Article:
PPSA concerned about interference with its functioning in violation of the Constitution
The Public Protector South Africa (PPSA) is concerned about undue political pressure and demands for evidence presented to the institution as part of the ongoing investigation into allegations of a violation of the Executive Code of Ethics against President Cyril Ramaphosa to be made public.
The Constitution of the republic establishes the PPSA as an independent institution that is subject only to the Constitution and the law, and must be impartial and exercise its powers without fear, favour of prejudice. Moreover, the Constitution prohibits any interference with the functioning of the institution.
The PPSA therefore views the actions of those exerting pressure on the institution to publish the evidence in question, while the investigation is underway, as constituting the interference contemplated in the Constitution and calls upon them to desist from such conduct.
The institution would like to draw the attention of the public to section 7(2) of the Public Protector Act 23 of 1994 which provides that: “… no person shall disclose to any other person the contents of any document in the possession of a member of the office of the Public Protector or the record of any evidence given before the Public Protector [or] a Deputy Public Protector … during an investigation ...”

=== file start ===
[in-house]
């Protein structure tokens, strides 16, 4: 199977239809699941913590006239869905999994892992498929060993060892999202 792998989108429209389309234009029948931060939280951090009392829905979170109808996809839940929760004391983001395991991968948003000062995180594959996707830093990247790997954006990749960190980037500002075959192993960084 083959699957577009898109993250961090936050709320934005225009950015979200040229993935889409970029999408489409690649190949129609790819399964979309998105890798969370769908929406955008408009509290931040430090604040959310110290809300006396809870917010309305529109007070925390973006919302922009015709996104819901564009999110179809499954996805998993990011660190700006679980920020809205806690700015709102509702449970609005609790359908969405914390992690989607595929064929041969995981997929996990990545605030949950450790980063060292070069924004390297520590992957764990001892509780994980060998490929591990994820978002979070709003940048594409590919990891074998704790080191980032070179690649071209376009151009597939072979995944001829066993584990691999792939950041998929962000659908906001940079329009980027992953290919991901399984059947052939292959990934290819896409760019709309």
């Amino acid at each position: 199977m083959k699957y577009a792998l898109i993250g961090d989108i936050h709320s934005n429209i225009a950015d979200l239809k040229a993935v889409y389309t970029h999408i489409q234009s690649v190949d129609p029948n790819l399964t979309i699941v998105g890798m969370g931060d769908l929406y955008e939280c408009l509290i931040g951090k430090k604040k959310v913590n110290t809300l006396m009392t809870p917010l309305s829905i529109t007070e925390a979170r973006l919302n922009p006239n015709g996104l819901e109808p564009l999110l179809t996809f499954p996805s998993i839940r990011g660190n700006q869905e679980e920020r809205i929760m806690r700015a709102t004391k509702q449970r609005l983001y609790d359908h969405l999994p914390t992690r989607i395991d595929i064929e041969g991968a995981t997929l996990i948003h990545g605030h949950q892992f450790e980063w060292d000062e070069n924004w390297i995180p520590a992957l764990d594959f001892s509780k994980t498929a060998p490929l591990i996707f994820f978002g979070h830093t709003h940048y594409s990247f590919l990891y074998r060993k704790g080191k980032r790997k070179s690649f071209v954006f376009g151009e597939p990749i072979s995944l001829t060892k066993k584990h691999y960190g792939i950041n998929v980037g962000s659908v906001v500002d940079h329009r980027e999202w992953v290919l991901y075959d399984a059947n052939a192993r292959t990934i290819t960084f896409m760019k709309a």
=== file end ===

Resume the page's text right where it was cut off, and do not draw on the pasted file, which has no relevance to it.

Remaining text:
The intention of the legislature in crafting this provision was clearly to protect the integrity of investigations. Any departure from the provision will only serve to jeopardise the investigation. Interested parties are therefore called upon to be patient as the outcome of the investigation will be communicated to complainants and the public at an appropriate time in line with section 8(1) of the Act.
This section provides that: "The Public Protector may ... in the manner he or she deems fit, make known to any person any finding, point of view or recommendation in respect of a matter investigated by him or her." The PPSA is also aware that other interested parties have been calling for the same evidence to be presented in court proceedings.
The institution wishes to caution those making this call and remind them that sections 6(6) of the Act and 182(3) of Constitution prohibit the PPSA from investigating the performance of judicial functions and court decisions, respectively.
Accordingly, having evidence that is before the PPSA for the purpose of an investigation forming part of court proceedings or being the subject of a court decision might have unintended implications for the investigation in that should the court consider and rule on the matter, the PPSA might no longer enjoy jurisdiction to investigate the issue.